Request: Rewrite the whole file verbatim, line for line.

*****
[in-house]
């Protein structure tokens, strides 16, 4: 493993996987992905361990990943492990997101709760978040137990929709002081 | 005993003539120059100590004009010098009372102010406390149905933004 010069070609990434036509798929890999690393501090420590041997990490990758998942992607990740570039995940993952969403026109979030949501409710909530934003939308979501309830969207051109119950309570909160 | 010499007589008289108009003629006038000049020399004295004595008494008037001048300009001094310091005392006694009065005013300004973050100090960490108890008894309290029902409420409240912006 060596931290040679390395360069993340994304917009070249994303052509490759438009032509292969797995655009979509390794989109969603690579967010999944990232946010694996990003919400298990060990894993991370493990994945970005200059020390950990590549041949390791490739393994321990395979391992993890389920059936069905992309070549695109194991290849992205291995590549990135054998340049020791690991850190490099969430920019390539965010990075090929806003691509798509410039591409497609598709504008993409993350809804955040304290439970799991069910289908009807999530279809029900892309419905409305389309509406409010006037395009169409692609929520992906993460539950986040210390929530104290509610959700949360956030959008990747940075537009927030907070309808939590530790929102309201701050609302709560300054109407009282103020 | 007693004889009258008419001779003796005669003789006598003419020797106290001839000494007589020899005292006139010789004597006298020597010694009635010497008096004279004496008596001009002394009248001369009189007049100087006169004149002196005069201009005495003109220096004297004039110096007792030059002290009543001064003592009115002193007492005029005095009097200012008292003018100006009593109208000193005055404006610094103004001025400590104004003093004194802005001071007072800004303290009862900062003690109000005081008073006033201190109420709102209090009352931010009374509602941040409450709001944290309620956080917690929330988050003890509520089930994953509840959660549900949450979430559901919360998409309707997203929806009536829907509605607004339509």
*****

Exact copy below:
[in-house]
């Protein structure tokens, strides 16, 4: 493993996987992905361990990943492990997101709760978040137990929709002081 | 005993003539120059100590004009010098009372102010406390149905933004 010069070609990434036509798929890999690393501090420590041997990490990758998942992607990740570039995940993952969403026109979030949501409710909530934003939308979501309830969207051109119950309570909160 | 010499007589008289108009003629006038000049020399004295004595008494008037001048300009001094310091005392006694009065005013300004973050100090960490108890008894309290029902409420409240912006 060596931290040679390395360069993340994304917009070249994303052509490759438009032509292969797995655009979509390794989109969603690579967010999944990232946010694996990003919400298990060990894993991370493990994945970005200059020390950990590549041949390791490739393994321990395979391992993890389920059936069905992309070549695109194991290849992205291995590549990135054998340049020791690991850190490099969430920019390539965010990075090929806003691509798509410039591409497609598709504008993409993350809804955040304290439970799991069910289908009807999530279809029900892309419905409305389309509406409010006037395009169409692609929520992906993460539950986040210390929530104290509610959700949360956030959008990747940075537009927030907070309808939590530790929102309201701050609302709560300054109407009282103020 | 007693004889009258008419001779003796005669003789006598003419020797106290001839000494007589020899005292006139010789004597006298020597010694009635010497008096004279004496008596001009002394009248001369009189007049100087006169004149002196005069201009005495003109220096004297004039110096007792030059002290009543001064003592009115002193007492005029005095009097200012008292003018100006009593109208000193005055404006610094103004001025400590104004003093004194802005001071007072800004303290009862900062003690109000005081008073006033201190109420709102209090009352931010009374509602941040409450709001944290309620956080917690929330988050003890509520089930994953509840959660549900949450979430559901919360998409309707997203929806009536829907509605607004339509």